With sentences like "Losing a safe space...carves a canyon through a person," or "Watching like a sea captain's wife searching the shores after a storm," it's obvious that Faye certainly knows how to turn a memorable phrase. She also knows how to do her research on Harlem in New York City or the slang used in 1921 or Oregon's long association with racism. Memorable characters are also a forte. You've seldom met anyone like Alice James, who prefers to be called "Nobody," and the residents of the Paragon Hotel are fascinating, especially since they've all had to learn how to live a secretive life in a city (and state) where it is illegal for blacks to reside. You'd think that, with all those people in the hotel, you'd be constantly confused, but Faye effortlessly keeps them all straight in our minds.

The way the story is told is what tripped me up. This double-pronged tale is like two cats fighting in a bag. We have to be told Alice's backstory growing up poor in Harlem, and we have to be told the present-day story in Portland. It's too much. I could've done without all the backstory and having the sole focus be on the hotel and its residents. And the 1921 slang dialogue used throughout? While it's nice to know how many people spoke then, it was too much of a good thing even though I found none of it unintelligible. Like Alice's backstory, the slang served mainly to keep me from being drawn into the story-- and I really didn't want to be an outsider. Not at the Paragon Hotel.

There's an awful lot of good to be found in the pages of this book. If only I hadn't been put off by how the tale was put together. I seem to be in the minority with my opinion, so keep in mind that your mileage may definitely vary.

The Paragon Hotel by Lyndsay Faye
ISBN: 9780735210752
G.P. Putnam's Sons © 2019
Hardcover, 432 pages

Historical Thriller, Standalone
Rating: C+
Source: Purchased from The Poisoned Pen.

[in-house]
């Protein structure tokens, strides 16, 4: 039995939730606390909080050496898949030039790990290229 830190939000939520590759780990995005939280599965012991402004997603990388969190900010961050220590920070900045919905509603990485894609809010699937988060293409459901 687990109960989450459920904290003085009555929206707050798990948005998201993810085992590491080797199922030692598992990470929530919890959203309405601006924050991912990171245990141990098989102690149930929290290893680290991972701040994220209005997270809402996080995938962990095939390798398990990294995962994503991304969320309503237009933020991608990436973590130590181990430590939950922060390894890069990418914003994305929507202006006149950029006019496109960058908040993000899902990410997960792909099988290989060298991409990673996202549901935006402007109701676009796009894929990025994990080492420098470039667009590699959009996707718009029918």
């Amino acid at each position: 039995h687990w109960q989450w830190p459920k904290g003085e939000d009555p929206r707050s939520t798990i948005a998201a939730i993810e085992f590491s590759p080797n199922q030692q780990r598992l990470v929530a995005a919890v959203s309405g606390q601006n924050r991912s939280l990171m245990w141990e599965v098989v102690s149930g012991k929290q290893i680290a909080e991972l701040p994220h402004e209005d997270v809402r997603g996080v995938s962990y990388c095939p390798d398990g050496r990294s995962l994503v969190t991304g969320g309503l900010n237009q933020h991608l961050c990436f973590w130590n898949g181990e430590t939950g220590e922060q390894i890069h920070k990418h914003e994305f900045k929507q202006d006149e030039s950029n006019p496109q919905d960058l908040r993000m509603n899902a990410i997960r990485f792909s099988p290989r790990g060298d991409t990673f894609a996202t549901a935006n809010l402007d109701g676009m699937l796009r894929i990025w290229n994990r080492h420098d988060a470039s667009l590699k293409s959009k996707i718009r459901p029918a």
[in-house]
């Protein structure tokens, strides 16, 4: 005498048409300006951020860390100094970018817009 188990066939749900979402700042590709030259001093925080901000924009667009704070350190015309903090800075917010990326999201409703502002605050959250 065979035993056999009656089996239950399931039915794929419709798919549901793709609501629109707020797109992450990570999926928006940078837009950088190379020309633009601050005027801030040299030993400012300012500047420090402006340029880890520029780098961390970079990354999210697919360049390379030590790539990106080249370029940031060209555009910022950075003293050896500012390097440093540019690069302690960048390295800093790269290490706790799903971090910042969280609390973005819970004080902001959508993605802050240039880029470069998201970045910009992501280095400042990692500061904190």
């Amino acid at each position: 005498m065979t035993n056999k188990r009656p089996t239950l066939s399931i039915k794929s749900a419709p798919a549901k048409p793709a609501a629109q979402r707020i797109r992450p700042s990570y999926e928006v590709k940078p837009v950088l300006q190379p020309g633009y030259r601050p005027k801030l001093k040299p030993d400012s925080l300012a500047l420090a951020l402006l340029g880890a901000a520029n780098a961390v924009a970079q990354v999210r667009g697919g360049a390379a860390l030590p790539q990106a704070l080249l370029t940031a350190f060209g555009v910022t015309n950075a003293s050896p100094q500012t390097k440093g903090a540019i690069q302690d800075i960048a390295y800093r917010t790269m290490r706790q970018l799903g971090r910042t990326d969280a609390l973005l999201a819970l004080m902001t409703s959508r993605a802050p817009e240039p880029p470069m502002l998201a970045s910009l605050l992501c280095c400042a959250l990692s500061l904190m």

Wednesday, February 13, 2019

To Sir, With Love by E.R. Braithwaite

First Line: The crowded red double-decker bus inched its way through the snarl of traffic in Aldgate.

Rick Braithwaite, World War II Royal Air Force pilot and Cambridge-educated engineer, finds himself accepting a teaching position in London's East End. His pupils are angry, unmotivated, bigoted white teenagers who've been mostly abandoned by the system. When his efforts to teach them are met with derision and suspicion, he takes a whole new approach that will lead to one very remarkable school year for teacher and pupils alike.

I must be on a sentimental journey involving some of my favorite films and the books they were based on. First, it was The Shrinking Man, and now it's To Sir, With Love

This time, the book compares very favorably to the movie. In the book, we see everything through the eyes of "Sir" instead of being an outsider-looking-in as we are in the movie. There are several things that were either glossed over or not even brought up in the movie-- in many cases I think the filmmakers wanted the audience to use common sense to realize, for instance, that the reason why Braithwaite could not get an engineering position was due to racism, not the fact that there were no jobs available. In fact, almost everything relating to racism was left out of the movie, no doubt in an effort to make it palatable to the greatest number of moviegoers.

My final verdict? I still love the movie starring Sidney Poitier; I always will. But I am very glad that I read E.R. Braithwaite's autobiography. In reading the book I feel as though I've gotten much closer to learning the entire story while the movie gives me the Reader's Digest condensed version.

To Sir, With Love by E.R. Braithwaite
eISBN: 9781480457492
Open Road Integrated Media © 2014
Originally published in 1959.
eBook, 185 pages

Rating: A
Source: Purchased from Amazon.


Reading Art Buffer